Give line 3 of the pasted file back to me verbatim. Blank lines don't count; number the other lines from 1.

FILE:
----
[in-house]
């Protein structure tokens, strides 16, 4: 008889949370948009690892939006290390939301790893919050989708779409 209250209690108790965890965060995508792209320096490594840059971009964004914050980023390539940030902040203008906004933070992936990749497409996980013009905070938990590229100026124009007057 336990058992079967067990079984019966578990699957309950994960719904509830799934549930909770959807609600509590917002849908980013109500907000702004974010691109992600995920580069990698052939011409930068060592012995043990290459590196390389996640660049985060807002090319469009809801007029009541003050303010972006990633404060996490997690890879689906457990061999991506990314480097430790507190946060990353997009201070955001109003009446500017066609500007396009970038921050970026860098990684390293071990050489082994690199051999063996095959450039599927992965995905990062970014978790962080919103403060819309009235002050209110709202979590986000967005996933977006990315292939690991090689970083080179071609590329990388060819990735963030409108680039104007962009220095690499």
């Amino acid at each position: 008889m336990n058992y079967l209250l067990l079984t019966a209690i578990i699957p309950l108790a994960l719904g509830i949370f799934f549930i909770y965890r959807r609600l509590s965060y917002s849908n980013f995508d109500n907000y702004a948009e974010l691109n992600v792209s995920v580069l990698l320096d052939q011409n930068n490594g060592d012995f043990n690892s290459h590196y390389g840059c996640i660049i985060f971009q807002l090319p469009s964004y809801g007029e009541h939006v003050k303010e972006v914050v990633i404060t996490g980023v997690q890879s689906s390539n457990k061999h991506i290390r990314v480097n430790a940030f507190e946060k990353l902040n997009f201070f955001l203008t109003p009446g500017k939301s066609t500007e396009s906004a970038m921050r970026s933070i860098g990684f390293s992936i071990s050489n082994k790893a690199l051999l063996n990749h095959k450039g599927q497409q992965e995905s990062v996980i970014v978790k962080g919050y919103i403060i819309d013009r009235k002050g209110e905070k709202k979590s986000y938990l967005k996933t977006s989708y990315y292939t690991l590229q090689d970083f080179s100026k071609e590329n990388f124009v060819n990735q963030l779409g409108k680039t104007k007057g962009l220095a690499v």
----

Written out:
């Amino acid at each position: 008889m336990n058992y079967l209250l067990l079984t019966a209690i578990i699957p309950l108790a994960l719904g509830i949370f799934f549930i909770y965890r959807r609600l509590s965060y917002s849908n980013f995508d109500n907000y702004a948009e974010l691109n992600v792209s995920v580069l990698l320096d052939q011409n930068n490594g060592d012995f043990n690892s290459h590196y390389g840059c996640i660049i985060f971009q807002l090319p469009s964004y809801g007029e009541h939006v003050k303010e972006v914050v990633i404060t996490g980023v997690q890879s689906s390539n457990k061999h991506i290390r990314v480097n430790a940030f507190e946060k990353l902040n997009f201070f955001l203008t109003p009446g500017k939301s066609t500007e396009s906004a970038m921050r970026s933070i860098g990684f390293s992936i071990s050489n082994k790893a690199l051999l063996n990749h095959k450039g599927q497409q992965e995905s990062v996980i970014v978790k962080g919050y919103i403060i819309d013009r009235k002050g209110e905070k709202k979590s986000y938990l967005k996933t977006s989708y990315y292939t690991l590229q090689d970083f080179s100026k071609e590329n990388f124009v060819n990735q963030l779409g409108k680039t104007k007057g962009l220095a690499v």